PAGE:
The results made Richmond County the worst performing system among 12 comparable districts in the state. When he took office last year, Superintendent Frank Roberson said he wanted 44 of the 55 schools to meet AYP benchmarks in the 2010-11 year. Some board members said last month they were concerned about how student achievement will be affected next year since Roberson had been absent from the school system for 10 months on medical leave. Roberson’s goal to expand magnet programs were also put on hold during his leave. However, as far as performance on standardized tests, the efficacy of these standards have been challenged by many states in the country because they mark schools as failing or passing without accounting for gradual progress.
This fall, Georgia became one of 11 states to apply for a waiver from certain No Child Left Behind benchmarks.
If granted, the state will implement a College and Career Ready Performance Index instead, which will evaluate schools on a wider range of indicators, rather than solely the scores on the Criterion-Referenced Competency Test.
“I always explain (No Child Left Behind) and try to help people understand just because a school didn’t make AYP doesn’t mean they didn’t make any process,” Cain said. “Look at where they were last year and compare the numbers. I use the 15 day assessments as a way for parents to see we are improving, but we have to work a bit harder at making the bar.”
For the past 15 years, schools in Richmond County have been renovated and replaced using the Special Purpose Local Option Sales Tax funds approved by voters. The 1-cent sales tax has paid for millions of dollars of changes in local buildings, some more than 60 years old. The school board recently approved a list of $130 million in projects for an upcoming SPLOST that will go before voters next year.
Board members have said renovations have drastically improved the facade of buildings and made better learning environments for children in schools. Despite the $130 million designated for schools in the upcoming SPLOST vote, the district’s construction consultant Jeff Baker said the system has more than $300 million in needs. The school district is also responsible for maintenance and cleanliness of the schools.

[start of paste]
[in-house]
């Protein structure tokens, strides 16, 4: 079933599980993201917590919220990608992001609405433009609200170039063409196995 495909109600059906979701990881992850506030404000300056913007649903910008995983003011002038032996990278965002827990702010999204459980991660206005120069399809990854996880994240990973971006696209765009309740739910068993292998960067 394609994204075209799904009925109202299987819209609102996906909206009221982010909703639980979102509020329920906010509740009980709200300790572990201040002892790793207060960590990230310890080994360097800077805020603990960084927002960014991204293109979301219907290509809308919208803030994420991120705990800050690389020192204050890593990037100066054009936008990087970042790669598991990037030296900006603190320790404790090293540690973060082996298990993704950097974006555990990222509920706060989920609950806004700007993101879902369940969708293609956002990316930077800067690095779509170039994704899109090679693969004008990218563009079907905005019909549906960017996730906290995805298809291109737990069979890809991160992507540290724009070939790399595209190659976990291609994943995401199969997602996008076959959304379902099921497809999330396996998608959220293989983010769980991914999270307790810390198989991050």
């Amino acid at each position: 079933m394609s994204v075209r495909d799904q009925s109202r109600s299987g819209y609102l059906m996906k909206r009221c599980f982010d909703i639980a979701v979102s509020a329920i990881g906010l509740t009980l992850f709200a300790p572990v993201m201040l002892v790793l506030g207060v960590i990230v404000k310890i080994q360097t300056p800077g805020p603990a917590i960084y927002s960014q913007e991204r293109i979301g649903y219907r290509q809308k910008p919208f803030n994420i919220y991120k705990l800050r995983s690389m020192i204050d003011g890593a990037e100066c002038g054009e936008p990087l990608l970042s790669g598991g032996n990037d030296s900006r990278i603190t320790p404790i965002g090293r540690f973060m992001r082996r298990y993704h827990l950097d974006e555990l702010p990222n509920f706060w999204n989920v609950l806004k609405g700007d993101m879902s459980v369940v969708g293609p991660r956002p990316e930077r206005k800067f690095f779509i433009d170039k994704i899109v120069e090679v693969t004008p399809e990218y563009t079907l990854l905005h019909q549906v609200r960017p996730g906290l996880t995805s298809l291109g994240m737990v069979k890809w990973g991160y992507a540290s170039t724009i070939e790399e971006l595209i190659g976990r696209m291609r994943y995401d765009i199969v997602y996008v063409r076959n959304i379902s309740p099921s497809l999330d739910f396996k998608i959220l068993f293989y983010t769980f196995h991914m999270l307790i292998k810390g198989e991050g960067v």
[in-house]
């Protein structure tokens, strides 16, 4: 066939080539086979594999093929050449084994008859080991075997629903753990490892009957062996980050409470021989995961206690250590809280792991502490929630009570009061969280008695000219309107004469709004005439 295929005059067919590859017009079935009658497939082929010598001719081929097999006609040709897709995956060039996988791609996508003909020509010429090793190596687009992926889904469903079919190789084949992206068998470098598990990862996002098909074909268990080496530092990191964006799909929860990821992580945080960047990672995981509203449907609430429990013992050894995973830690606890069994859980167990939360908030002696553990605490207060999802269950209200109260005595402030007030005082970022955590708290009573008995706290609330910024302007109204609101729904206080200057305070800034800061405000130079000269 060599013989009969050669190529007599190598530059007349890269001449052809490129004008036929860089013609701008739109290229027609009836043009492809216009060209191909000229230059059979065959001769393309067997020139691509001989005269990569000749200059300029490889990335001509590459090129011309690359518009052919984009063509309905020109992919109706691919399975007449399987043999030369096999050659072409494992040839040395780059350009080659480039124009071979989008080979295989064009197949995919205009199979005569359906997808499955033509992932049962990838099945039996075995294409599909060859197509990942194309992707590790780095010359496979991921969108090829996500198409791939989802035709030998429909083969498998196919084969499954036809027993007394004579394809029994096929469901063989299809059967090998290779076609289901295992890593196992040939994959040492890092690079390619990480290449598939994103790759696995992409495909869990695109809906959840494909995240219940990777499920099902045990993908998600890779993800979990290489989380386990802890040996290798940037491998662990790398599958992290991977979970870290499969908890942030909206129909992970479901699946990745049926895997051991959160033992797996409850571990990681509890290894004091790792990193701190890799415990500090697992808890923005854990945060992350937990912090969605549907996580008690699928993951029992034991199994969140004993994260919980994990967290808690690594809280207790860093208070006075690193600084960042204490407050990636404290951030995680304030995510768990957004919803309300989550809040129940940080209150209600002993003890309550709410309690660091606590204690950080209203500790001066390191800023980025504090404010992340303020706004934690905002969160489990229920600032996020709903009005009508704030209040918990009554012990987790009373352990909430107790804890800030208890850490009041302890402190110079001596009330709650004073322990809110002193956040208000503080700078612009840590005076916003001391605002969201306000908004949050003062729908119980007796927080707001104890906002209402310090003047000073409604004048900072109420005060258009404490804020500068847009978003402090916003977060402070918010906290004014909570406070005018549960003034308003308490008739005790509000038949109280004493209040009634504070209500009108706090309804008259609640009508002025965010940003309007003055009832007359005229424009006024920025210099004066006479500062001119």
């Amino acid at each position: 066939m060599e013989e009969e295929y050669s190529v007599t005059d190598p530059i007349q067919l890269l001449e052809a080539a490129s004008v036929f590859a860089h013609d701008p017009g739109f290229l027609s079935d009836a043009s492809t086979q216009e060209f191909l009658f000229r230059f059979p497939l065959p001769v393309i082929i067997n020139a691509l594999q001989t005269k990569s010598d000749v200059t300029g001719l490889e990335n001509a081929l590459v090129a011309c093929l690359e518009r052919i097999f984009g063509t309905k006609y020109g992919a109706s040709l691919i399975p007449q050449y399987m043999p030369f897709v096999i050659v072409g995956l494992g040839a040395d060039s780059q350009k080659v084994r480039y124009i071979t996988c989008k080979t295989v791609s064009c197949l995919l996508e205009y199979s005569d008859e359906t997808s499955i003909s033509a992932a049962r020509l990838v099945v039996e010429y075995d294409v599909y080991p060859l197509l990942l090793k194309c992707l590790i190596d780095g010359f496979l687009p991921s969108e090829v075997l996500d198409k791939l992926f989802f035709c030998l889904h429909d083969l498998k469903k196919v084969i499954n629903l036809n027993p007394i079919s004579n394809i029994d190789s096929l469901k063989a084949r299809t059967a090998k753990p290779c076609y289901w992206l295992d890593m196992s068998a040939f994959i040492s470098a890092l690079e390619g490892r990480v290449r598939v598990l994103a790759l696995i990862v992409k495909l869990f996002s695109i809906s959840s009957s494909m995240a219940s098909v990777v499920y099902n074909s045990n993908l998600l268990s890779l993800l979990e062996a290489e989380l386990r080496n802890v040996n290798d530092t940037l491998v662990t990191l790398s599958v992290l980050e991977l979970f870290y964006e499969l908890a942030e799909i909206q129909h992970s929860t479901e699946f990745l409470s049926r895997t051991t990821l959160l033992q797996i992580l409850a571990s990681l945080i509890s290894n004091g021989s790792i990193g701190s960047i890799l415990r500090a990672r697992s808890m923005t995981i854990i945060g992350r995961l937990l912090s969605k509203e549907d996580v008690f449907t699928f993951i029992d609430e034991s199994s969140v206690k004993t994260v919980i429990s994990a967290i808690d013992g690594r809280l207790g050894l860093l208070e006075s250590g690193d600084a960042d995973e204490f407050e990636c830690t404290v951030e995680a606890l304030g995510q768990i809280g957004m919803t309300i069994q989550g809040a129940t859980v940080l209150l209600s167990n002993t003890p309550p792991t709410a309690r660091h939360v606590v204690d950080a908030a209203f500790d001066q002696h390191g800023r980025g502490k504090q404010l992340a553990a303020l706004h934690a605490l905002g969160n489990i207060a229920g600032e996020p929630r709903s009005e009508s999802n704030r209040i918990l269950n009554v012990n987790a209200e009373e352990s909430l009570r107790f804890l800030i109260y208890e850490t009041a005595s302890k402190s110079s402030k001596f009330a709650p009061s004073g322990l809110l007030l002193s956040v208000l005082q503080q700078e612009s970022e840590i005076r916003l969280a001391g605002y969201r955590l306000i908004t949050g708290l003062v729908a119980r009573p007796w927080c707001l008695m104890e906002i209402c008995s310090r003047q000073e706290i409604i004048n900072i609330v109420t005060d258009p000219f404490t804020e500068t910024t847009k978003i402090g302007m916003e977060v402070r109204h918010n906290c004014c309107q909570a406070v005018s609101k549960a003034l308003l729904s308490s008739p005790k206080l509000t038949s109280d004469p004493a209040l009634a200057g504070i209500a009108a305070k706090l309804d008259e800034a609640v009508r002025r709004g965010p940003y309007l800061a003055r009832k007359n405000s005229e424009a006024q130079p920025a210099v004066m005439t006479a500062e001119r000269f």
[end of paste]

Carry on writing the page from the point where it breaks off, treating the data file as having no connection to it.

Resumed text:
“When I visit schools in District 5, the front offices, classrooms, hallways and lunchrooms are clean and safe,” Scott said.
As elected officials, school board members are expected to communicate with the residents of their districts and their designated schools.
According to The Center for Public Education, effective school boards collaborate with staff and stakeholders to maintain district goals.
They also should pass information to the public and communicate amongst themselves.
Richmond County held one public forum this school year to address transportation issues and as a way for parents to talk
about other issues with district leaders, but only about 120 parents and bus drivers attended.
Before going on medical leave a month later, Superintendent Frank Roberson held the first ever State of Public Education forum to discuss school issues in Richmond County.
About 450 people attended, but another forum for 2012 has not been scheduled, according to Svehla.
“This is an area that we strive to maintain open communication between the staff and board members by sharing info with all board members when one board member requests a specific request for info,” Padgett said.
“I take every opportunity to speak to the public on any issue. I feel that each board member should be responsive to all the public in Richmond County and not just to district voters. Good communication allays most of the concerns of the public.”